So, the question is: why would we want to subject our kids to this? I am a strong proponent of the concept of public education. I believe quality education to be a right of all children, and I think the state has a duty to provide that to all children. I am also a strong believer in the absolute separation of church and state, and so I want secular schools, where there is no teacher-led prayers or Bible study and well taught, empirically-based physical and social sciences. I believe we have a duty to support public education and fund it adequately. I believe the increasing diversity of our schools is not something to be feared, but prized in the experiences it will bring our children.

But, I also understand schools are more dangerous than ever, that public education is in bad shape, that the education our kids receive in public schools is increasingly substandard and headed in the wrong direction. Julian and Evelyn don’t deserve to play the role of guinea pigs, or to be the tools with which we prove a point. So again, why would we put our kids in public schools?

The other thing we wish to avoid is the idea of the “White savior.” I don’t want us to be misunderstood as saying we can save all the poor (read:minority) students by infusing more white kids back into public schools. Diversity and difference will help our children grow, but not specifically because our kids are there; our kids will benefit just as much from the diversity they encounter and the other kids will benefit from our kids.

The point is, in all honesty, me and my wife come from privilege, and we have resources we can sink into a public school that will help every kid enrolled there, along with what everyone else brings to the table. When parents such as us decide to send our kids to a private faith-based school or homeschool, we are in a small way taking substantial resources away from kids who don’t have the benefit of that option.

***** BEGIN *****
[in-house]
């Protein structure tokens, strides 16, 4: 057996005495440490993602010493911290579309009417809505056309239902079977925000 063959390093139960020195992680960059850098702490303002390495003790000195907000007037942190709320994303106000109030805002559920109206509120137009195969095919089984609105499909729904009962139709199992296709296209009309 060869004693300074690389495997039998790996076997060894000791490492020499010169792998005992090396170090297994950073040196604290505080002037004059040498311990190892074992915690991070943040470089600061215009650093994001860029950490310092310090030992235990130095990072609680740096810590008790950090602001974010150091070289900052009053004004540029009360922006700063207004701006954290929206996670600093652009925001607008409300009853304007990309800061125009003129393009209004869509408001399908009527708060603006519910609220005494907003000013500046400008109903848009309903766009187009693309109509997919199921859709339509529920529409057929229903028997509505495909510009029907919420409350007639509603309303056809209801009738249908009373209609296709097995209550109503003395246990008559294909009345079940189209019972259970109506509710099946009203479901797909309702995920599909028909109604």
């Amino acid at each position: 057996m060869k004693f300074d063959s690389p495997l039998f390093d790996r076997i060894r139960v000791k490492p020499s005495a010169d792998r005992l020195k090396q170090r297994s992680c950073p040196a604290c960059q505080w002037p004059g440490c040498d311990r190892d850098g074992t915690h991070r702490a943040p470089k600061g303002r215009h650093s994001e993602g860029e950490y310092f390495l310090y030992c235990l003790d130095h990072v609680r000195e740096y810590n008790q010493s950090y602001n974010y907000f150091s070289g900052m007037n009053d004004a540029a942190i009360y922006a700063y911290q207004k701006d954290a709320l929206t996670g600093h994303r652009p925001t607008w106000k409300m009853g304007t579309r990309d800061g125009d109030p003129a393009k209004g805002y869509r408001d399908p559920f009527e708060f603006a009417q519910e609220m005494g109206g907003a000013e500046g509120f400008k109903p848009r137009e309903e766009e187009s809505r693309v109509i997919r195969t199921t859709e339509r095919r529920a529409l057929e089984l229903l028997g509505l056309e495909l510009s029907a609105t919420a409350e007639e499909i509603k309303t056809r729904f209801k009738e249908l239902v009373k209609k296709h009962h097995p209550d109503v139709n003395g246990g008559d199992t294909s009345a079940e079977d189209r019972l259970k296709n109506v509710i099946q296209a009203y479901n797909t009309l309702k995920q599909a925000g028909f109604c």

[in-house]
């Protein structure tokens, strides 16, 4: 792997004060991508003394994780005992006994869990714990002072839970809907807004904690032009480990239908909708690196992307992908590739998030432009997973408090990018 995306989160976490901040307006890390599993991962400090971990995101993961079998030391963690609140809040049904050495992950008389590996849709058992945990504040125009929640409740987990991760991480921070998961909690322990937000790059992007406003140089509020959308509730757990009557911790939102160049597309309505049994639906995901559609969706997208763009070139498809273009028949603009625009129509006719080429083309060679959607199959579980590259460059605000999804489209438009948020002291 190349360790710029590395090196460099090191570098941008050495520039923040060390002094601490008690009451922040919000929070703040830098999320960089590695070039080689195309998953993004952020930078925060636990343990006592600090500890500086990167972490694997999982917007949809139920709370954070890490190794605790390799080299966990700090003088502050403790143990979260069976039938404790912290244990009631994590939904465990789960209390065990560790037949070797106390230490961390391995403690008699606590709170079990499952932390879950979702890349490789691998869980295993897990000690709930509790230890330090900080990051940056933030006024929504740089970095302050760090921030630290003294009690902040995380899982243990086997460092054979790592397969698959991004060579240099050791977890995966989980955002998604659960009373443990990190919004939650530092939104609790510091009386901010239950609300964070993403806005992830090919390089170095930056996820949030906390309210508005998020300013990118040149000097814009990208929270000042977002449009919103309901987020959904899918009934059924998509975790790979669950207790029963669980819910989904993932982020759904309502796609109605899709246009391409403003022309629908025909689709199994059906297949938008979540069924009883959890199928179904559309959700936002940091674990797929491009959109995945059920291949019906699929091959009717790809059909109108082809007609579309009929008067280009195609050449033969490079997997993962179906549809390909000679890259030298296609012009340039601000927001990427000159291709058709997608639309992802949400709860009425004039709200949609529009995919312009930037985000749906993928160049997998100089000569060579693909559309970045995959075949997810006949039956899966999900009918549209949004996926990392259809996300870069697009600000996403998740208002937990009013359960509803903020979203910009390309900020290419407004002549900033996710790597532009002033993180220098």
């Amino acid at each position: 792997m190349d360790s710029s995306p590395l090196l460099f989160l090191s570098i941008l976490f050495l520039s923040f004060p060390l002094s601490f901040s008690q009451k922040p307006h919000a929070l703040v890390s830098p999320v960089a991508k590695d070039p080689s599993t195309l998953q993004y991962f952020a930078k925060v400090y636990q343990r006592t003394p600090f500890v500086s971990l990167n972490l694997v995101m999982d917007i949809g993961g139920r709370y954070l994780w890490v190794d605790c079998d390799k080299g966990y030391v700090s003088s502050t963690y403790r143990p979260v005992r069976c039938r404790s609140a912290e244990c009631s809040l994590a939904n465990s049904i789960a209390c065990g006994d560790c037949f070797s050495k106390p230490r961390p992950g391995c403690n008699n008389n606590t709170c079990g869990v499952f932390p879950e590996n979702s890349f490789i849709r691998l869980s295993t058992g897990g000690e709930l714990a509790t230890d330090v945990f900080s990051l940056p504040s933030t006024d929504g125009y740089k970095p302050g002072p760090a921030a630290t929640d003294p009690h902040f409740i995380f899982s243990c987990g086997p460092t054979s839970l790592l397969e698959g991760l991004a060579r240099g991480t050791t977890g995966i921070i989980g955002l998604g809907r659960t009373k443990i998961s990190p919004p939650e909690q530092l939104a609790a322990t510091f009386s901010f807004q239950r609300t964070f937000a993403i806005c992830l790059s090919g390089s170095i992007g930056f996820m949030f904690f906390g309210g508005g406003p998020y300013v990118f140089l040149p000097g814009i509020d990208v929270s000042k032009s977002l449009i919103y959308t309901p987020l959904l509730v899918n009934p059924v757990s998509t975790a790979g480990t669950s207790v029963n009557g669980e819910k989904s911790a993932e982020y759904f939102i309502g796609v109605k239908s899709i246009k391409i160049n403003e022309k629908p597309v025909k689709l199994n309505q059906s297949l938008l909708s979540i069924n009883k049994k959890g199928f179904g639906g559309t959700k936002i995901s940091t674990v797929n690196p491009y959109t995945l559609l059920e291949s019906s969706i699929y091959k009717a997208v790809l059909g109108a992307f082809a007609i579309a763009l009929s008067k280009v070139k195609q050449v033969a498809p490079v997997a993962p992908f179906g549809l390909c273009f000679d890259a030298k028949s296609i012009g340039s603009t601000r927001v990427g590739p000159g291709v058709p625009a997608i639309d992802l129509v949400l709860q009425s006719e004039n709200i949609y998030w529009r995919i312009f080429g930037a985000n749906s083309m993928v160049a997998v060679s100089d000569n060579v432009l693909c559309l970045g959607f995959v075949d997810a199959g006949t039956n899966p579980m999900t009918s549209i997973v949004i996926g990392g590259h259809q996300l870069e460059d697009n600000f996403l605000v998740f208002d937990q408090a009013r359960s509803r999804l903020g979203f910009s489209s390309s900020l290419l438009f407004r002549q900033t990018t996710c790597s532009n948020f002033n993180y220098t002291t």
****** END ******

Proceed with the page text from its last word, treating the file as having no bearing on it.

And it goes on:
I come down on the side that Catherine articulates: because it is where we are needed. Jesus calls us to be like salt, like yeast, like light: to permeate everything, everywhere, in order to bring the Kingdom on Earth here and now. She writes:

Choosing public education-even in a troubled school district-is my Christian act of hope, justice and redemption. I choose public school not because I don’t care, but as a commitment to care and invest even more. My husband and I see this as a kingdom-building opportunity, in our own small way adding what we have to the wellbeing of the city. And we are not alone-beyond the discouraging statistics and failing test scores we have found committed teachers, administrators, and parents working together to make a difference. God is always found working in even the darkest of places.

This is what we must do. We can’t let those without the resources to place their children in private or charter schools suffer from a lack of resources and diversity. By working together, we can make all schools places of exceptional teaching, learning and growing. That is why we are choosing a secular public school. We want to be a light, to help make schools a great place again, in any small way we can. In Catherine’s words, “let’s acknowledge the problem and respond with infiltration rather than abandonment.”